Last week I didn’t write nice things about spring’s arrival as winter continued to roar in the mountains. Spring was feckless. Winter was bold. The outcome of this confrontation was one of the best powder days in my recent memory. But now spring is gaining the upper hand in my mind.
Instead of riding skis on a mountain Saturday, I rode a mountain bike. It was sunny and relatively temperate for a spring day around here—the ideal combination for classic spring skiing. The temperature and conditions were also ideal on local singletrack. I could take my pick from the best of both worlds.
The spring freeze/thaw cycle in the mountains produces a wonderful carving surface on snow. The Goldilocks zone is just a few hours long, bookended between ice in the early morning and slush in the afternoon. The firm, tacky surface of spring singletrack holds up all day.
This was my rationale for choosing wheels over boards. Our route hugged the shoreline of the Spokane River. The spring flow is just starting to rise. The ride had flowing continuity. Some of the most fun technical sections of trail that often become inaccessible during flood stage, or too sandy for good traction in mid summer, are as good as they get.
The inland northwest snowpack typically peaks in April. About the same time, skis are being stored and bikes take their place at my tuning bench. According to the National Climate and Water Center, eastern Washington and north Idaho snowpacks are about 115 percent of normal.
The National Oceanic and Atmospheric Administration (NOAA) has evidence showing the La Nina that helped produce our great skiing and riding season has started to decay. According to NOAA’s Climate Prediction Center, in the next 90 days our region has equal chances for temperatures either below normal, above normal, or just plain normal.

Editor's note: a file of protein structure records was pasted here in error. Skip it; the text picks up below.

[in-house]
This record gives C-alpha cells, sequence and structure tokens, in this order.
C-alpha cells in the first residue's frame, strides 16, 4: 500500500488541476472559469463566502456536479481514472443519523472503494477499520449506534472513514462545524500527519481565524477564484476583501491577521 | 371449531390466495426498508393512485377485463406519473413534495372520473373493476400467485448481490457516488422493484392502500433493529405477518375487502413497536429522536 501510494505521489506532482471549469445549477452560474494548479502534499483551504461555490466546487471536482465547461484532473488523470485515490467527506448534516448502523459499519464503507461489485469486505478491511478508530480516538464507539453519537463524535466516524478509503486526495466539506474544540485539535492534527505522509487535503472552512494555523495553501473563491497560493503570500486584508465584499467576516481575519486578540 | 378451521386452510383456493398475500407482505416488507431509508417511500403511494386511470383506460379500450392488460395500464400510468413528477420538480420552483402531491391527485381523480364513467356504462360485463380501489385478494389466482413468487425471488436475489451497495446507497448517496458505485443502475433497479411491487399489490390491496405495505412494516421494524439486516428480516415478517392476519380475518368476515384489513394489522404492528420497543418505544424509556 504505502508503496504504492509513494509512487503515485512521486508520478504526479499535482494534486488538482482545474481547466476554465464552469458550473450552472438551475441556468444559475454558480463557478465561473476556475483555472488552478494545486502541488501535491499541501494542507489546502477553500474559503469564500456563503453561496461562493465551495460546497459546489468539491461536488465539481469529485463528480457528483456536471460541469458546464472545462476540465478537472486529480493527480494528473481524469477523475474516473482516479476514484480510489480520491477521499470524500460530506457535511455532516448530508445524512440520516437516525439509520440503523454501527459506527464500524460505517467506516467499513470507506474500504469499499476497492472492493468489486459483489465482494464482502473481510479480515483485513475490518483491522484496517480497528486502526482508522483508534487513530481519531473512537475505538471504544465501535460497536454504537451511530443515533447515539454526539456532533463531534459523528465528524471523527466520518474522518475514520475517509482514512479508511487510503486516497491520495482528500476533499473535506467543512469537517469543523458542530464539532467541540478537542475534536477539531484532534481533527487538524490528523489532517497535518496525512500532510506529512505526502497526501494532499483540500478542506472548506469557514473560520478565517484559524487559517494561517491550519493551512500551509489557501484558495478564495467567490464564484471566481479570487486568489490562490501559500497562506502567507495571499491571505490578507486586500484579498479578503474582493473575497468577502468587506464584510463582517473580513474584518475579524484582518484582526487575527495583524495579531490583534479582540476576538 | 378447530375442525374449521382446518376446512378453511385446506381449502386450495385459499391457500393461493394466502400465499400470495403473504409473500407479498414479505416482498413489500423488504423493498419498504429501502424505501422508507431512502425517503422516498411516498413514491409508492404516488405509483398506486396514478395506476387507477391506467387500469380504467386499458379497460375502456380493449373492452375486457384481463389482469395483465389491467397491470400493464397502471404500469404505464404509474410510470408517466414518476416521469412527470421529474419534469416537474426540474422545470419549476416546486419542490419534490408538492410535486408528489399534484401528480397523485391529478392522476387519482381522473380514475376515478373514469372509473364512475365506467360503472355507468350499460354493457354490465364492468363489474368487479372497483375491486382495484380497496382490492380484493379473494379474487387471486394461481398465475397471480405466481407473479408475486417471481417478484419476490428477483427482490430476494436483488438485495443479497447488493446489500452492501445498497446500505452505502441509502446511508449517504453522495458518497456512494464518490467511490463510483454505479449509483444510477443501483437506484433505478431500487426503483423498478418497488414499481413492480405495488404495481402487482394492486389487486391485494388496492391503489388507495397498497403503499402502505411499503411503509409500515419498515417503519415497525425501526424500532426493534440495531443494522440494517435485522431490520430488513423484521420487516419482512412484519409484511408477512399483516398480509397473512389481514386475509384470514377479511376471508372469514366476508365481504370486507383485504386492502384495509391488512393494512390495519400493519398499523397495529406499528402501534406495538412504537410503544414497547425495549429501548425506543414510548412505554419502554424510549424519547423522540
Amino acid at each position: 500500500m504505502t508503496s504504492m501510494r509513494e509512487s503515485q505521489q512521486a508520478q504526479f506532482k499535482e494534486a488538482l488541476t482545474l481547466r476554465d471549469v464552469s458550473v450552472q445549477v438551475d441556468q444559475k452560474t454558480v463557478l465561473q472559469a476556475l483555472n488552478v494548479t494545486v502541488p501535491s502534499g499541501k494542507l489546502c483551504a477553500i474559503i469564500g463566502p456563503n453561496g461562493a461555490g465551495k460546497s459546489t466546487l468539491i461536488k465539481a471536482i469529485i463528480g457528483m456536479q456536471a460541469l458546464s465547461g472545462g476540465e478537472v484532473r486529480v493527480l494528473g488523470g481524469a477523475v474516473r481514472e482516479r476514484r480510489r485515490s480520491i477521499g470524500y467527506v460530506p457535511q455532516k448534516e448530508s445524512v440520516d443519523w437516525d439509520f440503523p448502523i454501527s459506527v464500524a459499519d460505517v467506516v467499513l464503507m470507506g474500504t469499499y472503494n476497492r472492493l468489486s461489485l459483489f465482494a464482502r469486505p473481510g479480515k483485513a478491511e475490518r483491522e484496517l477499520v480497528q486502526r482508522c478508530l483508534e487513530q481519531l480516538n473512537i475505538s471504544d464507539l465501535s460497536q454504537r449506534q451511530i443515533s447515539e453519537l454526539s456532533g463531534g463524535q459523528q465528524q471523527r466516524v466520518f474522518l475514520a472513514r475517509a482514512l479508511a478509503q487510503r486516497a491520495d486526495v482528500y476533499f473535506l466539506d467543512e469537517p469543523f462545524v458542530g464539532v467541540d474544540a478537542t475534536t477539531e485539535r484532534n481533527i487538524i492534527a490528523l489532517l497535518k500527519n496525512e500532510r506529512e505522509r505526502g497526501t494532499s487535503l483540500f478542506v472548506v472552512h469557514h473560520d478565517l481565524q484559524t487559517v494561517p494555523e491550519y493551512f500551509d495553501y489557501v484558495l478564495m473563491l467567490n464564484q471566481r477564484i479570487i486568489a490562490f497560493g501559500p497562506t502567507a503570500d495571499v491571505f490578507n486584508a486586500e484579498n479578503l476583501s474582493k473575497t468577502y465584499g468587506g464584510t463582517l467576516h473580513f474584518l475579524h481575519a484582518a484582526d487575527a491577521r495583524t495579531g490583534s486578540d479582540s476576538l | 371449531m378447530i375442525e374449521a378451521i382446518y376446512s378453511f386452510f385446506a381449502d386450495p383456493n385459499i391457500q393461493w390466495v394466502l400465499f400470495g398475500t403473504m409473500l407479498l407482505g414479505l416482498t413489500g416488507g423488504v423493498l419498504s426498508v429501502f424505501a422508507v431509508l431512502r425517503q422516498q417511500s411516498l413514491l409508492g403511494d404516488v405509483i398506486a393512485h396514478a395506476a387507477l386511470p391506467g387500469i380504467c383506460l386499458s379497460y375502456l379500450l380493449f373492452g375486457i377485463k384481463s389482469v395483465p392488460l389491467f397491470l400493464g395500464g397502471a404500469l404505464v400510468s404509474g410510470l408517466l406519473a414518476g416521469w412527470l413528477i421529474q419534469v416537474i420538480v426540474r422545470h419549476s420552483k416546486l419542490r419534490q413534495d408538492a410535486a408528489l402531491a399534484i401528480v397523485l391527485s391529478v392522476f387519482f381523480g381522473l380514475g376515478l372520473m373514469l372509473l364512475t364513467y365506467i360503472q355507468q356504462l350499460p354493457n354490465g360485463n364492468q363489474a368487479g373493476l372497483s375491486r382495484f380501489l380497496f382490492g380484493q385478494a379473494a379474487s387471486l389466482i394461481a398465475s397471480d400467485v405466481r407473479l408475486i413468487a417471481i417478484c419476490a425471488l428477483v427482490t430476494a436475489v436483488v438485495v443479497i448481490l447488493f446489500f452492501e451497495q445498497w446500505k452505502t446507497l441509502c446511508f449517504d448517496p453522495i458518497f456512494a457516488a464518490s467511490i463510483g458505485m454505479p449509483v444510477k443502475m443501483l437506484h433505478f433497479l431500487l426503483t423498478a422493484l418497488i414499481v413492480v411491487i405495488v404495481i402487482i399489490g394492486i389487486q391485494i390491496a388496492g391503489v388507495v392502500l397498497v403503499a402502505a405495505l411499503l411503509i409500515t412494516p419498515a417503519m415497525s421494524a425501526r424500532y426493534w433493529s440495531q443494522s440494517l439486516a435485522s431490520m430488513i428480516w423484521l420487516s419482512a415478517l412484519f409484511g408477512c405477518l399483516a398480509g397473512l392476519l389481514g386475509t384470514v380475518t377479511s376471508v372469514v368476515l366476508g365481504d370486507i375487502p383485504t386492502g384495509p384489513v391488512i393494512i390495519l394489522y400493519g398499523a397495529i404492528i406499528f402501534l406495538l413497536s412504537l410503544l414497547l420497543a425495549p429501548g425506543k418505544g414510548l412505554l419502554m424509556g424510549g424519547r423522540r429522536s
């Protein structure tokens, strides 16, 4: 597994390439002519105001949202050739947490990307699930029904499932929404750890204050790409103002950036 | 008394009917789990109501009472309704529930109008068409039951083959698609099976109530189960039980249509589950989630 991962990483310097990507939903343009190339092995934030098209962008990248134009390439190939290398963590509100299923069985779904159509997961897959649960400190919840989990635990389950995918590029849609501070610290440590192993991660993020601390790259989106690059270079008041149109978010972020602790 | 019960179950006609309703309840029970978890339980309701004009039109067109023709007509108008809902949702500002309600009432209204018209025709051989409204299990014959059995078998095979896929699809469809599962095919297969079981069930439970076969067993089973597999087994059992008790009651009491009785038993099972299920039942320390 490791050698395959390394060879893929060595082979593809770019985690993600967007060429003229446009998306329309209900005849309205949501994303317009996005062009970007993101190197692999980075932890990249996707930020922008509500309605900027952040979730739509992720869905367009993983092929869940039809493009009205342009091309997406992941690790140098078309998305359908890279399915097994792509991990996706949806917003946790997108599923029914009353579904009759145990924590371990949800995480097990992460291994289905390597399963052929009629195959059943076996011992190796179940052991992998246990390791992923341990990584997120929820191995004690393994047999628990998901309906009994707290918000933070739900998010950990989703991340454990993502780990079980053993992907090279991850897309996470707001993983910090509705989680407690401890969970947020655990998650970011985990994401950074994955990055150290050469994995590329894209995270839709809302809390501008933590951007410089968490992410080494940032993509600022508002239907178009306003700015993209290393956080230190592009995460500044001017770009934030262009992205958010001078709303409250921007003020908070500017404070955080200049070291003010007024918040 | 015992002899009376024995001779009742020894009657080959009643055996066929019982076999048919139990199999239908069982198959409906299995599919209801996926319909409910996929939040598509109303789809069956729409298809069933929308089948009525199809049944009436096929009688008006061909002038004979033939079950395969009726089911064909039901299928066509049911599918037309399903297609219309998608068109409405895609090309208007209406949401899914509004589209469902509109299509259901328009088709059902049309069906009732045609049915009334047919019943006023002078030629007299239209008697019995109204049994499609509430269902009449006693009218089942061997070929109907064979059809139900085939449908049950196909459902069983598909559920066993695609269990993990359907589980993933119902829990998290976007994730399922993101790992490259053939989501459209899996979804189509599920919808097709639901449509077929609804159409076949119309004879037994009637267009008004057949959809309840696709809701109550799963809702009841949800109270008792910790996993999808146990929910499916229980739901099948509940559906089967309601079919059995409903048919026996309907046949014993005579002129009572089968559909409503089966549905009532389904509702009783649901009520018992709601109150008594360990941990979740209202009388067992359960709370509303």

As for precipitation, the odds are favorable around here for about 10 percent above normal. The condition of the snowpack and the shoreline singletrack will depend on which temperature card we draw. Mountains could release their water at either a gradual or accelerated rate. The Spokane River will let us know.
The river trail is a smorgasbord of rollers, dives, grinds, a few unnerving exposures, rock gardens and fast flowing curves. Occasionally the trail comes to a viewpoint where you can rest and enjoy a view of the former snowpack as it rushes by. According to United States Geological Survey data, Saturday it flowed at nearly 10,000 cubic feet per second. Last spring the maximum flow of the Spokane River reached nearly 35,000 cubic feet per second.
There are plenty more chances left to ski. It will be hard to pass up free skiing at 49 Degrees North, which started Monday and continues until its season ends Sunday. Schweitzer has extended its season until April 15. Lookout will persist until April 21. Silver Mountain will be open on weekends, at least through April. Skiing and mountain biking on the same day will be a possibility.
Saturday our route took us through several miles of trail on both sides of the river. Along the way we paused to rest and refuel a few miles downstream from the outlet of Latah Creek. A distinctive brown band of sediment, eroded from farmland south of Spokane, flowed with the jade green of the rushing river. Buttercups were popping up all around. Sun warmed my back. A rich smell of earth and evergreens filled the air.
Only a week earlier I was skiing deep powder in a spectacular snowstorm. The juxtaposition in my mind filled me with a deep sense of satisfaction and gratitude. Life truly doesn’t get any better than this.
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